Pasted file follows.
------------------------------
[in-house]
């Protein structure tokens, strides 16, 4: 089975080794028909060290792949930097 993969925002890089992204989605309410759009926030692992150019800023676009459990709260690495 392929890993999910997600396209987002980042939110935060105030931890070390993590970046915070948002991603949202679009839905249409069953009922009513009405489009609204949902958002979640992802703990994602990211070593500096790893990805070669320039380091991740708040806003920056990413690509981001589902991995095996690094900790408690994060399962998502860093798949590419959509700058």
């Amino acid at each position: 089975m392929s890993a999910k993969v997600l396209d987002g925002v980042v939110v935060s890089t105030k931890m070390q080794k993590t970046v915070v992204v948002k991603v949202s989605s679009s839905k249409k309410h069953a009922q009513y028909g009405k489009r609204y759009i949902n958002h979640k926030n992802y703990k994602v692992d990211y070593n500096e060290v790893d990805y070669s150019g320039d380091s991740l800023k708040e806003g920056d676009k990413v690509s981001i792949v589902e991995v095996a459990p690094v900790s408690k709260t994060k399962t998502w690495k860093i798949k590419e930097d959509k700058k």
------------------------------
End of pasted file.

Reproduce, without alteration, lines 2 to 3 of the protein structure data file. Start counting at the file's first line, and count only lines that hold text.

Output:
């Protein structure tokens, strides 16, 4: 089975080794028909060290792949930097 993969925002890089992204989605309410759009926030692992150019800023676009459990709260690495 392929890993999910997600396209987002980042939110935060105030931890070390993590970046915070948002991603949202679009839905249409069953009922009513009405489009609204949902958002979640992802703990994602990211070593500096790893990805070669320039380091991740708040806003920056990413690509981001589902991995095996690094900790408690994060399962998502860093798949590419959509700058």
């Amino acid at each position: 089975m392929s890993a999910k993969v997600l396209d987002g925002v980042v939110v935060s890089t105030k931890m070390q080794k993590t970046v915070v992204v948002k991603v949202s989605s679009s839905k249409k309410h069953a009922q009513y028909g009405k489009r609204y759009i949902n958002h979640k926030n992802y703990k994602v692992d990211y070593n500096e060290v790893d990805y070669s150019g320039d380091s991740l800023k708040e806003g920056d676009k990413v690509s981001i792949v589902e991995v095996a459990p690094v900790s408690k709260t994060k399962t998502w690495k860093i798949k590419e930097d959509k700058k």